Volunteer Days: Hiking for Sustainablity and Perspective

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Hiking among Western Red Cedar trees

Consultants at DockYard are given three days a year to volunteer for any cause that inspires them. This provides the opportunity to take a break and give back, both of which can offer a fresh perspective on work and life. As someone who loves to hike and be in the outdoors, I used my time to volunteer with Adventure Scientists. Adventure Scientists is a 501(c)3 nonprofit organization that equips partners with data collected from the outdoors that is crucial to addressing environmental and human health challenges.

Timber Tracking

This year Adventure Scientists were looking for volunteers to collect tree samples from Western Red Cedar trees while hiking in regions of western Oregon. Being located in Portland, OR, created the perfect opportunity for me to collect these samples. There are thousands of these trees within an easy drive. The collection of leaf, seed, and wood samples from these trees will help to create a database of chemical and genetic signatures of tree species throughout the area. This information will be used to reveal the origin of any sample of Western Red Cedar timber — track movement through supply chains, help enforce anti-poaching regulations, create responsible buyers, improve sustainable resource management, and help the U.S. Forest Service plan for the impacts of a changing climate.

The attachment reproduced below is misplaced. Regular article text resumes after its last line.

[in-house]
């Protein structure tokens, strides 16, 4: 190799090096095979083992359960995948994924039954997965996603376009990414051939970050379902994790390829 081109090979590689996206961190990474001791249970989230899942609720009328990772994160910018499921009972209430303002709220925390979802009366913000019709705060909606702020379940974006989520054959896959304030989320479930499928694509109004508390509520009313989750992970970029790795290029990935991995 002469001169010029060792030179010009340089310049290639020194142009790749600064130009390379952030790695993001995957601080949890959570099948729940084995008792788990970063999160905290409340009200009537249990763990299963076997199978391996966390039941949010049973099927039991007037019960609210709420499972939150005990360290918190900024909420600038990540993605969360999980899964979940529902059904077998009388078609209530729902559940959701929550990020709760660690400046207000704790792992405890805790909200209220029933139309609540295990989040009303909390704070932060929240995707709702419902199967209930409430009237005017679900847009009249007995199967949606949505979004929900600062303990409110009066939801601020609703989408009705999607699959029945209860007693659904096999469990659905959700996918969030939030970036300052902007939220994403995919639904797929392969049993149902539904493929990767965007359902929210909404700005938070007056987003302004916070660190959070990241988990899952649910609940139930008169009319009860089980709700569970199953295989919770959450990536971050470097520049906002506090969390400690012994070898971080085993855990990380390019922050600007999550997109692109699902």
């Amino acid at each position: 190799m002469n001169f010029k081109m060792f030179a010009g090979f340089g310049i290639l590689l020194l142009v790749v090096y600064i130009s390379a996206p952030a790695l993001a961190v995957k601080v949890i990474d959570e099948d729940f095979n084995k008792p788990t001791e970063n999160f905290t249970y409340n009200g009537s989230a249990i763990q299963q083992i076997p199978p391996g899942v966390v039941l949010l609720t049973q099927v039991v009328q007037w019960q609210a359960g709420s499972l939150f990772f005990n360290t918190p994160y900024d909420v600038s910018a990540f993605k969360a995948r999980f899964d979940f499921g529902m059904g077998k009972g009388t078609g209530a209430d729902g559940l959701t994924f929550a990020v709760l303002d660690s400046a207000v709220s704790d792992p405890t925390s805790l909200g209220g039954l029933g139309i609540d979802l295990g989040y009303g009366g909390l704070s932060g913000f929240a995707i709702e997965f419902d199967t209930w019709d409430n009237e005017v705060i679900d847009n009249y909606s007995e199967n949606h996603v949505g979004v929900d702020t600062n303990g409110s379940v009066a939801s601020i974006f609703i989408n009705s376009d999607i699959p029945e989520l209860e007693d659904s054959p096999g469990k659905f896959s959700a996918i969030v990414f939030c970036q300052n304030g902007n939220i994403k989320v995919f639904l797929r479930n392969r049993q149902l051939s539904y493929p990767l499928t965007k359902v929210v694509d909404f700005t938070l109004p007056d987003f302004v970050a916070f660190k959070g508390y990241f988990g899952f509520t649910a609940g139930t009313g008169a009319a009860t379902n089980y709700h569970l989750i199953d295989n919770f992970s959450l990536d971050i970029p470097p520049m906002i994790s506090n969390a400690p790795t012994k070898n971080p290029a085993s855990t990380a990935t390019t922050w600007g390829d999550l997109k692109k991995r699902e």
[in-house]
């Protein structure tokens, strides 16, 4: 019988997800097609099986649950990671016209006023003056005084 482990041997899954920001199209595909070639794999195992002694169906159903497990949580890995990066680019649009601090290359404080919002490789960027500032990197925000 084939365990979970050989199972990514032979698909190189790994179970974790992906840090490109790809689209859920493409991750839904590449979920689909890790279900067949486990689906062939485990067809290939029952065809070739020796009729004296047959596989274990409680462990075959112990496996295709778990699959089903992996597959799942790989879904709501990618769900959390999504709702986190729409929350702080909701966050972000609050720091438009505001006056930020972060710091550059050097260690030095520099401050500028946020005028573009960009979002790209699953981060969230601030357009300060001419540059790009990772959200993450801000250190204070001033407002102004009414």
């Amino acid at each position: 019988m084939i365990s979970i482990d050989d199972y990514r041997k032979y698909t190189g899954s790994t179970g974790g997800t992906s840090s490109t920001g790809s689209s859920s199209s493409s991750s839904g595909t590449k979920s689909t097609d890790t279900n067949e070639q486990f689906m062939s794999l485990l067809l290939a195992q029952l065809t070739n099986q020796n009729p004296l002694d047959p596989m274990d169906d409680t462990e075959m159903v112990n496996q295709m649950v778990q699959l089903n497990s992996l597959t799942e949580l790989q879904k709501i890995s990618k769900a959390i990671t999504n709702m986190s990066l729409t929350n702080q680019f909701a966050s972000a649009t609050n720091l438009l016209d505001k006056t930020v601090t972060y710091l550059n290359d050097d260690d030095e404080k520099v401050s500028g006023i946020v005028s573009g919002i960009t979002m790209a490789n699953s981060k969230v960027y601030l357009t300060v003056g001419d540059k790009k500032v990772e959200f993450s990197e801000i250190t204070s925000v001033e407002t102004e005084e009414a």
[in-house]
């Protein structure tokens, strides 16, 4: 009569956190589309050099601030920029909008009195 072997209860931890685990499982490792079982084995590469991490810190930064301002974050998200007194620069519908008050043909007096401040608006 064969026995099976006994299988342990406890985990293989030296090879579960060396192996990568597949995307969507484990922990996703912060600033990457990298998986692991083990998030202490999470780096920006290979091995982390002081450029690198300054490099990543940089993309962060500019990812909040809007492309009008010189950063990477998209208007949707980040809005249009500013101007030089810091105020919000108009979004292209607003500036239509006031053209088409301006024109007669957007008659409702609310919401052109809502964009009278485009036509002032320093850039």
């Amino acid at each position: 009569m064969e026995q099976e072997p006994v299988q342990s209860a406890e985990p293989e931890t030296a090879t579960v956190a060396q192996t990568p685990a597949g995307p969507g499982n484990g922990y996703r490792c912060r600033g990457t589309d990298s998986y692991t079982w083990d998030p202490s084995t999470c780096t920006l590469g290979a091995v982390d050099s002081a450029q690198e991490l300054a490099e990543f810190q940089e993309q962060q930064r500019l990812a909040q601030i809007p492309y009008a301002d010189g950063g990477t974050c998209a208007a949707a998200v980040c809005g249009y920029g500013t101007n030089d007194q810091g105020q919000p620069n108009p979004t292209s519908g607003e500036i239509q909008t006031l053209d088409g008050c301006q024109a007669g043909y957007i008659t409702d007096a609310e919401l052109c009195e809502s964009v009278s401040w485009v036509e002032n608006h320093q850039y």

Illegal timber poaching? Yes, it’s a thing; and a really big thing in the Pacific Northwest. Old growth trees, like the Western Red Cedar, are prime targets for poachers. It’s estimated that one massive cedar can be worth around $20,000, and cutting one down can be low risk for thieves due to how remote some areas are. You can find more about the timber tracking project and timber poaching at Adventure Scientists.

The Added Benefits

Hiking also provides a refresh, and being able to take time off and give something back while doing it is a great opportunity. Being in nature clears my mind and forces me to be present in the moment. There are many other benefits to being in nature: Florence Williams explains a lot of these in her wonderful book Nature Fix. The woods also offer a sense of inspiration and being a small piece of something larger; it’s a humbling place. That humility and inspiration make me want to do something to help preserve these important natural areas.